After a slow first five months, I'm back to blogging in earnest. In the forthcoming few months I plan to keep on tracking the blooming of wildflowers, the activities of bugs and reptiles and any other critters I'm quick enough or lucky enough to photograph, and to comment on ecological relationships. Since there is an increasing sense of ecological crisis among many people and more vigorous denial of such on the part of others, I will inevitably comment on the social and political dimensions of survival as I see them.
I am still an adjunct instructor in the English Department at Feather River College, but time permitting, I am available for hire as a nature guide in the region in and around Plumas County. A brochure describing my usual kinds of natural history adventures is in development. Email me c/o email@example.com with your mailing address and a statement of interests, and I'll send you a rough draft.
I have been teaching since 1965 and have recently joined the English Department as an Associate Faculty member at Feather River College. Recently taught Nature Literature in America and am currently teaching Interpersonal Communication and Basic Reading and Writing.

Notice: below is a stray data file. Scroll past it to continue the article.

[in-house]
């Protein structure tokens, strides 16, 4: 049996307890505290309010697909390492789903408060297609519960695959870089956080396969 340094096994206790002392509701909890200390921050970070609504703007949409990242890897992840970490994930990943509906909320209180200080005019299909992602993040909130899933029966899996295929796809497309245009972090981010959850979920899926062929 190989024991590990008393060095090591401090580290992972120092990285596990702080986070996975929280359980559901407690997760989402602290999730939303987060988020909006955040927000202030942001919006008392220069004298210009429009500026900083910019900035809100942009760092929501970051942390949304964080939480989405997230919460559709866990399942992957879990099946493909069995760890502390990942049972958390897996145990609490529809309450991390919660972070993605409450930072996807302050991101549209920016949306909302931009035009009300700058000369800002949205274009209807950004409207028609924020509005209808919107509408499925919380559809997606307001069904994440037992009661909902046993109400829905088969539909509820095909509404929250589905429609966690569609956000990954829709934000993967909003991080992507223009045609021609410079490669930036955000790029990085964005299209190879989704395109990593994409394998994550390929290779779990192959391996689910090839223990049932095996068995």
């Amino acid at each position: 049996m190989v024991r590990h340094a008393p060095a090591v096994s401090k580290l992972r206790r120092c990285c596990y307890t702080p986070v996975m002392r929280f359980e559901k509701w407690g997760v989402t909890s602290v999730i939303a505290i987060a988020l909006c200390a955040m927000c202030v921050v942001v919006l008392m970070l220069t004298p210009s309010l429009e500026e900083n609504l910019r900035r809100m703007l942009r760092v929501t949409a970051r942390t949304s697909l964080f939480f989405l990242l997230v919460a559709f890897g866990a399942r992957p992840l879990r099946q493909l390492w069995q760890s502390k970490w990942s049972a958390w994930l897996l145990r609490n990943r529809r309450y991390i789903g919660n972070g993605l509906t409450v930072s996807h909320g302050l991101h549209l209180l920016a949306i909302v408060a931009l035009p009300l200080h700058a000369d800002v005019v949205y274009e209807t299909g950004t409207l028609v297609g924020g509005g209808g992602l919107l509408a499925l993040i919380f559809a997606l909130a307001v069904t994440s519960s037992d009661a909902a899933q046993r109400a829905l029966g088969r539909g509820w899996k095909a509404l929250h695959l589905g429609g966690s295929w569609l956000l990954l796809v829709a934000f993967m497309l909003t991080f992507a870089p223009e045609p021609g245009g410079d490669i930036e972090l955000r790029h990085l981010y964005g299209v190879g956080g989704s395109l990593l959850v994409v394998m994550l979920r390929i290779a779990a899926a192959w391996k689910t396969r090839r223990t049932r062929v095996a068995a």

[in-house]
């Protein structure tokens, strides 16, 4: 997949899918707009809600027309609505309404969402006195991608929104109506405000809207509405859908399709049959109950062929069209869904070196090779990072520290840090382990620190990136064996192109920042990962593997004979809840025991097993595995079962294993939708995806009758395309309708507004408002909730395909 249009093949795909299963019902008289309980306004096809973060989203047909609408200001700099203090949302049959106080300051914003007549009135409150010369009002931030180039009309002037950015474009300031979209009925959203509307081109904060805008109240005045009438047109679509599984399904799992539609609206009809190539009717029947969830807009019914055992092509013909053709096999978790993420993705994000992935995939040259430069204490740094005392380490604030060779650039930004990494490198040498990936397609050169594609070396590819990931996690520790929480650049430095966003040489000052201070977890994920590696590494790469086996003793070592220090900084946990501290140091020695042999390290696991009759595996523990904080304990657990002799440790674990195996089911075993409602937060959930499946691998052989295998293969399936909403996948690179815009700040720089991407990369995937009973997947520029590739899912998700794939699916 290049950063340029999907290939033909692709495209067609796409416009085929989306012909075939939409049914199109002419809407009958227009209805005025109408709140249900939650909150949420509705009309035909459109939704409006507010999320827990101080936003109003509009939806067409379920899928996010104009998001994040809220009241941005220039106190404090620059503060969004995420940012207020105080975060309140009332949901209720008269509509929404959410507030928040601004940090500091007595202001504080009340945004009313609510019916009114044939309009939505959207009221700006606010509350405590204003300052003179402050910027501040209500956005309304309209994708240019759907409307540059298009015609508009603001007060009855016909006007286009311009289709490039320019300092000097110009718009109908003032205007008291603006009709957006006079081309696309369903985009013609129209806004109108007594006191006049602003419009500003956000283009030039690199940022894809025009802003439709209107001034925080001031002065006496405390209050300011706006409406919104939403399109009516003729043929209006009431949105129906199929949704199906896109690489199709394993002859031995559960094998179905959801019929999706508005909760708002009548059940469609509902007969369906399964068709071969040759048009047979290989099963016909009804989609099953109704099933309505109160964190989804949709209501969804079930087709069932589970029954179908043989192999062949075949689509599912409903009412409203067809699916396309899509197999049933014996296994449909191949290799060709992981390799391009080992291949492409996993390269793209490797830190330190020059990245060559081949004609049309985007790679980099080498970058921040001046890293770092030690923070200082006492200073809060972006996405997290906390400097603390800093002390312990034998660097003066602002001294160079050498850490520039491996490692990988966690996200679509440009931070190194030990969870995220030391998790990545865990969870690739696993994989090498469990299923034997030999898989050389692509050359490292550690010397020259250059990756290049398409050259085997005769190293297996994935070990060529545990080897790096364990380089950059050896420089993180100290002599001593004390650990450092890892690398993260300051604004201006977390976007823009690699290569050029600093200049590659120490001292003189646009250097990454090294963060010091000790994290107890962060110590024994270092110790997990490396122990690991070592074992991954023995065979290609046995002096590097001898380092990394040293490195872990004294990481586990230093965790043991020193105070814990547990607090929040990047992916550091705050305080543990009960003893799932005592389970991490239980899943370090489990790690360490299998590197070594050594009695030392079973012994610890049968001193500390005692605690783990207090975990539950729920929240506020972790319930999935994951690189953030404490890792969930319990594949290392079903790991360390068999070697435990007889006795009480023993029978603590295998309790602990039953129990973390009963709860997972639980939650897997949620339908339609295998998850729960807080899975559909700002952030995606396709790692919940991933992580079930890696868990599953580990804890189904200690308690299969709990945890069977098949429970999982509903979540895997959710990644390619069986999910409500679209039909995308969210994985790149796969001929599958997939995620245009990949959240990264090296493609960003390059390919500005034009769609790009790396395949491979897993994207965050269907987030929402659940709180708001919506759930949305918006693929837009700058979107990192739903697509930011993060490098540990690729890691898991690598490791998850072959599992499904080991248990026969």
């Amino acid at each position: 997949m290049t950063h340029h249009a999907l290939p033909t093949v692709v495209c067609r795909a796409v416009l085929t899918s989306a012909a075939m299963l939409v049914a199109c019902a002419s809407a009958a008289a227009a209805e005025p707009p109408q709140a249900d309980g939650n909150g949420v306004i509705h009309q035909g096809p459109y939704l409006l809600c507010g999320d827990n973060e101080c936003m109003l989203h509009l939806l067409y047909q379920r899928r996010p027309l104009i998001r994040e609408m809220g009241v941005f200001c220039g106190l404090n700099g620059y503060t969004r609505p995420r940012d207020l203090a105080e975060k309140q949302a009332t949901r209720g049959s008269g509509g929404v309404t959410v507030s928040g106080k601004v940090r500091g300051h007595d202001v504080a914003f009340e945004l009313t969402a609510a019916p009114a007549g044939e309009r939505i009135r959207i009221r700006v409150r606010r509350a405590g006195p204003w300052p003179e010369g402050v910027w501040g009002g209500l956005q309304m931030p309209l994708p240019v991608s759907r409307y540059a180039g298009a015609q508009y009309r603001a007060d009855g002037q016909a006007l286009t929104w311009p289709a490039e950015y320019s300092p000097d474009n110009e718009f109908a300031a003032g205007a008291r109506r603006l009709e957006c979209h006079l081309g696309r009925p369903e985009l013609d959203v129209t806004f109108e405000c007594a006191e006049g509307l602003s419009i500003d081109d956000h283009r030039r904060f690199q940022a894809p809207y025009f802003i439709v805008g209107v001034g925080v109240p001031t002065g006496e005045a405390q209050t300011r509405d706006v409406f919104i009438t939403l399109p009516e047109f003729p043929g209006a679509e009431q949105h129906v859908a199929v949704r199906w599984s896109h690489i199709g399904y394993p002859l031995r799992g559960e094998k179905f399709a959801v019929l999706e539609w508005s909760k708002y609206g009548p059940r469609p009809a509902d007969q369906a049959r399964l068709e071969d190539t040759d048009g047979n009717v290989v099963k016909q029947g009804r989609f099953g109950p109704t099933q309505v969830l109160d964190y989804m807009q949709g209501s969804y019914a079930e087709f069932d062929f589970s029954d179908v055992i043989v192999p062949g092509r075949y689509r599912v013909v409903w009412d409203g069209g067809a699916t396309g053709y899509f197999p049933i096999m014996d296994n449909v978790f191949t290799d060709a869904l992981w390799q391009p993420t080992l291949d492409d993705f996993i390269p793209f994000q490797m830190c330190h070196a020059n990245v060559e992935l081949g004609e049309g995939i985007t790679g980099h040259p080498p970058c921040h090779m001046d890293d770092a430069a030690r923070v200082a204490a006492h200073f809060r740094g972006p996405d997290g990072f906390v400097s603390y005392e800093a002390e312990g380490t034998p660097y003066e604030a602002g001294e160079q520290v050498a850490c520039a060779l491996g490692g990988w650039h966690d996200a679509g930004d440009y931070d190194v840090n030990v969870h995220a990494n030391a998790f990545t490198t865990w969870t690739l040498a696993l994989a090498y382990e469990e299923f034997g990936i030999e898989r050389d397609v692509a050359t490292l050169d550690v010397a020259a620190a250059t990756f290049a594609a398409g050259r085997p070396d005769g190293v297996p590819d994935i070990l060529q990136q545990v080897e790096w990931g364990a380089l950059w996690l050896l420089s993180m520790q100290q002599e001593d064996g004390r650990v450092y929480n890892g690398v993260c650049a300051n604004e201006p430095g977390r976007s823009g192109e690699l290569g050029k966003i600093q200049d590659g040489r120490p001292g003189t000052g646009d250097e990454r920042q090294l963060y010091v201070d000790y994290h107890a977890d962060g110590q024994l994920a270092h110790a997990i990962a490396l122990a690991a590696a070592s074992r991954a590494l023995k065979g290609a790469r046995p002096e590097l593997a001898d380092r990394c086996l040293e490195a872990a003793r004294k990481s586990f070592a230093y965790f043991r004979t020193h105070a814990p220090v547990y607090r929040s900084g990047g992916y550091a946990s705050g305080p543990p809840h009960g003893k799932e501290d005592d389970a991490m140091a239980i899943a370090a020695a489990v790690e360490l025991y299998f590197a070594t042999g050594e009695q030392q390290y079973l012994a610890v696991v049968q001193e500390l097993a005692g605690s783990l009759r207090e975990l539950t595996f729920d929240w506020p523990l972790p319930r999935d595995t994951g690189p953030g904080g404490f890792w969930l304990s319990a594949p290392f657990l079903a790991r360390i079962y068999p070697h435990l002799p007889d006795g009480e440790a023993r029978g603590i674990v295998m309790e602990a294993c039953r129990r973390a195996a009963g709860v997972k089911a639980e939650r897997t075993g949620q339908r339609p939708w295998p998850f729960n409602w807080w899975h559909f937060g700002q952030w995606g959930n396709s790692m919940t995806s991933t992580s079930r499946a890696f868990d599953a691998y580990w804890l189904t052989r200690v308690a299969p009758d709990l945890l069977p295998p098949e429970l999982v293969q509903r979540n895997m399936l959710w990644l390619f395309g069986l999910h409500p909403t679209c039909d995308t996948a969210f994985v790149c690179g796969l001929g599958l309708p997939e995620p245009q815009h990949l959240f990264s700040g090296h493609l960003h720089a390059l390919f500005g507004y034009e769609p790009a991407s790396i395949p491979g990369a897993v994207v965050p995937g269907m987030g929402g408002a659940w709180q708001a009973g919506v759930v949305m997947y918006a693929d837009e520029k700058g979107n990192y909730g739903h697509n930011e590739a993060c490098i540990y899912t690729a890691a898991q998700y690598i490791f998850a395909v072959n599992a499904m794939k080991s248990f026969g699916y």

No, not Stravinsky's. This is my rite of spring. Turning over logs, rocks, sheets of cardboard or plastic, and most any other object that might be covering some interesting wildlife - invertebrates, plants, fungi, etc. The recent rains and relative warmth have brought lots of things to life. Well, they were already alive. Let's just say they have begin their springtime activities. The boards around my yard are now covering a good variety of slugs.
Slugs are snails without shells. Fun to watch, and they move slowly enough that they are easy to photograph. Also, the grey skies allow for more accurate color rendering in photographs. These photos have not been altered at all whereas the same photos taken under bright sun would have required some editing to produce pleasing results.
I removed a big piece of black plastic from an area where i was trying to divert water runoff only to discover our tulips are well on their way to spring stature.
Also, they're all leaning toward the South where the low sun angle is providing their needed light.
This 50-pound, flat rock, year after year, is a reliable site for Earthworm viewing.
Here he is again, the early worm that gets the bird.